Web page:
Advice on building and fire safety and mortgages for leaseholders

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We’ve put this guide together to help explain how the Government’s building safety advice is affecting leaseholders and how we as your property manager will be responding to this.

Thousands of properties across the UK have been impacted by the change in Government advice regarding building safety, making it difficult for a large number of homeowners to secure mortgages. Many lenders are now requesting what is known as a ‘statement of compliance’, a certificate that needs to be signed by an independent qualified professional advisor recognised by Government.

The core issues are that there is a shortage of capacity in the industry, meaning the undertaking of surveys and assessing buildings is often taking a long time. Where further action and remediation of buildings is needed, residents are currently exposed to costs for this and a solution for this issue has not yet been found.


Over the last few years, we have seen new Government advice introduced for residential buildings both in terms of fire and building safety.

However, we recognise that this changing advice is having significant consequences for building residents – including their ability to secure mortgages, exposing homeowners to high costs required to survey and remediate buildings.

Advice for multi-storey, multi-occupied residential buildings

Since June 2017 the Ministry for Housing, Communities and Local Government (MHCLG) has published advice relating to building safety.

In January 2020 this was consolidated into a single document: Advice for Building Owners of Multi-storey, Multi-occupied Residential Buildings. This advice asks building owners to review the design, installation and composition of the structure of external wall systems. It covers the materials used and also how facades were put together. It also discusses the certification of the methods taken and procedures followed during construction.

Initially, this requirement was applied to all properties over 18 metres (roughly 5 or 6 storeys). However, the more recent consolidated advice has extended this to all residential buildings where external wall systems are in place including:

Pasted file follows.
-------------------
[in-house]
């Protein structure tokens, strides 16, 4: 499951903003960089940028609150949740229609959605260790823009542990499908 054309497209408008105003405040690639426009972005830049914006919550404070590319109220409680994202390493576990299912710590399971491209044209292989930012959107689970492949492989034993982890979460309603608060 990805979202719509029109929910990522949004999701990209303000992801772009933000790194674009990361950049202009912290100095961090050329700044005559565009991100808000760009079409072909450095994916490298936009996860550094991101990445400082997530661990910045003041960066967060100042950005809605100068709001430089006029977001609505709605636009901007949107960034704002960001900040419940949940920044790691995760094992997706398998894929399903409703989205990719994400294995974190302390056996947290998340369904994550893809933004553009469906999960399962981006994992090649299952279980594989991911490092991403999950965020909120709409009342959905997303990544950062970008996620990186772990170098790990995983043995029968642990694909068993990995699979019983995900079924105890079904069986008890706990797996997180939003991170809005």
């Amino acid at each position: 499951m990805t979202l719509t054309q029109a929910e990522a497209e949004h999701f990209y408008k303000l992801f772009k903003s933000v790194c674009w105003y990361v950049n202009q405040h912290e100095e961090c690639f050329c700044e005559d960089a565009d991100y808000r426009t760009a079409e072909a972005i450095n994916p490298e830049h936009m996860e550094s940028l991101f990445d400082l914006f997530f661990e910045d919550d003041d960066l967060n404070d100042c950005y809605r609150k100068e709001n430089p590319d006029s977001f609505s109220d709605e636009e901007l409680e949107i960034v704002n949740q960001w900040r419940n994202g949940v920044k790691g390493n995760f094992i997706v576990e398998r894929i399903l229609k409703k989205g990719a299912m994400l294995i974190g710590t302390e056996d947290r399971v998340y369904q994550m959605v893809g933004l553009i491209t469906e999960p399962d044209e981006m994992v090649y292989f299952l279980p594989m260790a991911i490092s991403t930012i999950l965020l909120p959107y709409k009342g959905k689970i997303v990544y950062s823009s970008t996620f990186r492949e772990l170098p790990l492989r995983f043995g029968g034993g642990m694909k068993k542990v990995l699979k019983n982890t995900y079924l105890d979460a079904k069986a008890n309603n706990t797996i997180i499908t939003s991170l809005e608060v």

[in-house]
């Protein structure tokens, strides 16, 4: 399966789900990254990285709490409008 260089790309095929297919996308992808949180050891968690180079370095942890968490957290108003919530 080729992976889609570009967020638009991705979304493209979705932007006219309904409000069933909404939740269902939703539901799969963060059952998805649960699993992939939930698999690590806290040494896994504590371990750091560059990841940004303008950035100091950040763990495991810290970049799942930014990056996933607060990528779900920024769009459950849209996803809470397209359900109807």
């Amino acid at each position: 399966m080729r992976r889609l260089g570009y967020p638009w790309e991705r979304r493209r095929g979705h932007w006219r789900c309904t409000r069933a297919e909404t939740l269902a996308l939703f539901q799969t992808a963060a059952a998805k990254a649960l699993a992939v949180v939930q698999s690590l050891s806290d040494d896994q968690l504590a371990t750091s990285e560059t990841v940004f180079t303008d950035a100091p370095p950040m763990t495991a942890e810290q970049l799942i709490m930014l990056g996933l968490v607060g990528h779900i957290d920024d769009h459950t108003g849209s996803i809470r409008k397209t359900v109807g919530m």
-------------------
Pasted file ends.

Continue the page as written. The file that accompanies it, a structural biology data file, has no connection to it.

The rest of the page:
• Wooden cladding/boarding
  • Balcony structures
  • Balcony decking

It is estimated that tens of thousands of buildings in the UK are affected by this issue in some form.

Keeping residents safe

Regular fire risk assessments have been undertaken to understand and manage safety risks, acting on any findings.

The Government proposes that buildings should now be assessed in line with new standards. The number of buildings affected across the UK, and the comprehensive nature of the works that needed to meet the new criteria, is creating challenges for both homeowners and those responsible for managing these buildings.

Impact on mortgage lending

Some mortgage lenders are refusing mortgage offers unless the building owner could demonstrate that the entire external wall system complied with new Government advice. This is usually requested by a ‘statement of compliance’, which is sometimes also referred to as a safety certificate or more recently as an ESW1 form.

The certificate needs to be signed by an independent qualified professional advisor who belongs to one of 21 professional bodies recognised by MHCLG. It cannot be provided by either the building owner or the property manager, resulting in a national shortage of suitably qualified fire engineers.

Challenges to securing a statement of compliance

Obtaining the information being requested by some mortgage lenders in line with Government advice is a national challenge affecting properties across the UK. Where certificates cannot be provided based on existing information, producing a report to satisfy the requirements of the Government advice requires time and money to cover the resource of specialist advisors.